An Outer Banks mystery involving a tenderhearted old horse has been solved, and it’s either heartwarming or heartbreaking, depending on your perspective.
The horse is a past-her-prime mare named Hazel, who has been going missing from her harem family for weeks at a time on Corolla.
Corolla herd manager Meg Puckett says it was never clear what Hazel up to — until last week.
“I came across Bridget’s mom, sister, and dad but there was no sign of Bridget,” Puckett wrote on the Corolla Wild Horse Fund Facebook.
“Sat there for a minute trying not to panic when I noticed that about 100 ft away from the main group there was a fourth horse lying down. As I watched, the horse (it was Hazel) rolled and stood up, and then up popped Bridget! She and Hazel had been napping together while the rest of the group grazed.”
It then dawned on Puckett that elderly Hazel has been “harem hopping” for that particular reason.
“She’s going to visit the babies!” Puckett said on Facebook. “Hazel did the same thing after Allejandra was born last fall, and has visited with Betsy this spring too. There is no question that these horses form lifelong bonds with each other, have unique personalities, and communicate between the different harems.”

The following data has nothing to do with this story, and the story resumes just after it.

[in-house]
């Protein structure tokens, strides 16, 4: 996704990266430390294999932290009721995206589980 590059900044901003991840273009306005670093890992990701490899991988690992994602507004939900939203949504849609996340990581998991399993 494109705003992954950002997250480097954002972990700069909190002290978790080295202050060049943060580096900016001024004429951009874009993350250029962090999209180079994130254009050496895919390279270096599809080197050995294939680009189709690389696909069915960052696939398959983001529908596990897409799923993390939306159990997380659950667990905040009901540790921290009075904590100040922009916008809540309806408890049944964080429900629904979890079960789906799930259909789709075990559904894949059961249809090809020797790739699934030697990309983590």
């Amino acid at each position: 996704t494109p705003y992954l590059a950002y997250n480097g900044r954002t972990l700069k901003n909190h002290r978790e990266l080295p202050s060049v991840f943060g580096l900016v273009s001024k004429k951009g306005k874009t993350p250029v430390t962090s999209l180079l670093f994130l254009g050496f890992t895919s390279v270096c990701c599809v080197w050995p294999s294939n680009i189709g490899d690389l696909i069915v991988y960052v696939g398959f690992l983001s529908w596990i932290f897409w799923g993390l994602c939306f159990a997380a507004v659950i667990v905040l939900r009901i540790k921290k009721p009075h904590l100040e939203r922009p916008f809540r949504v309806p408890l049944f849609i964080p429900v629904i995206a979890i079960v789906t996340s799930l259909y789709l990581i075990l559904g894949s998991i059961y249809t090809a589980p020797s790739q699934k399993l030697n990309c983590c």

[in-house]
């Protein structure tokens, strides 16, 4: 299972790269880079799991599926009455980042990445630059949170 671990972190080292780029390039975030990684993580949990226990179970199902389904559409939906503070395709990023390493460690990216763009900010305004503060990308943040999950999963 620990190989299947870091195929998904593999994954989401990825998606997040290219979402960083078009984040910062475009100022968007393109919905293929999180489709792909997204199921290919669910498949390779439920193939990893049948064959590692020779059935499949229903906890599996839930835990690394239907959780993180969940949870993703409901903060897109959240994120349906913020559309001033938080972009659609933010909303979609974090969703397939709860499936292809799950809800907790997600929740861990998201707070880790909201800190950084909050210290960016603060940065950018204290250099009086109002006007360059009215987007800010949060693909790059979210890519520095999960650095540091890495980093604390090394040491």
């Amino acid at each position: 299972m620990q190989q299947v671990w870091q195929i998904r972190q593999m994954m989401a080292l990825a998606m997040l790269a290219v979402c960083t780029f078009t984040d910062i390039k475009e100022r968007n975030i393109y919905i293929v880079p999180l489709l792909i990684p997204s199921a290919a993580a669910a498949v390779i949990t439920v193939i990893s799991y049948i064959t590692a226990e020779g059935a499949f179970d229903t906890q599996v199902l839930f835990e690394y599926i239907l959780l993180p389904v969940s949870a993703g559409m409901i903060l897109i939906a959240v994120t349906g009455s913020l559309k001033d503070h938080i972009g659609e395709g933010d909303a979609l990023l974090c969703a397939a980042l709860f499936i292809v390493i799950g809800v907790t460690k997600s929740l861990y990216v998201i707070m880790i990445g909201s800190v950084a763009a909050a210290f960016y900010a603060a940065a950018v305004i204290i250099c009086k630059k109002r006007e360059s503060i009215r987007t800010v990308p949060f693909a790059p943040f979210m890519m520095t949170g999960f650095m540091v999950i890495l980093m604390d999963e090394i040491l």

As Puckett watched, she also realized Hazel was actually standing guard over the foal. “What a sweet moment to witness.” she said.
The Corolla Wild Horse Fund is in the midst of a DNA project that is determining the ages of the herd members and how they are related to each other. The study intends to eventually trace the herd’s origins, which historians believe is linked to Spanish explorers who visited the islands in the 16th Century.
It is believed Hazel is among the oldest in the herd, Puckett told McClatchy News.
“We have identified one offspring (of Hazel) so far, a mare in her late teens. That would make Hazel at least 22-25 years old,” Puckett said.
“Not sure how many total foals she’s had over the years yet, but assuming it was quite a few. It’s not entirely unusual for the mares to switch harems from time to time, but not like Hazel does. She is very independent!”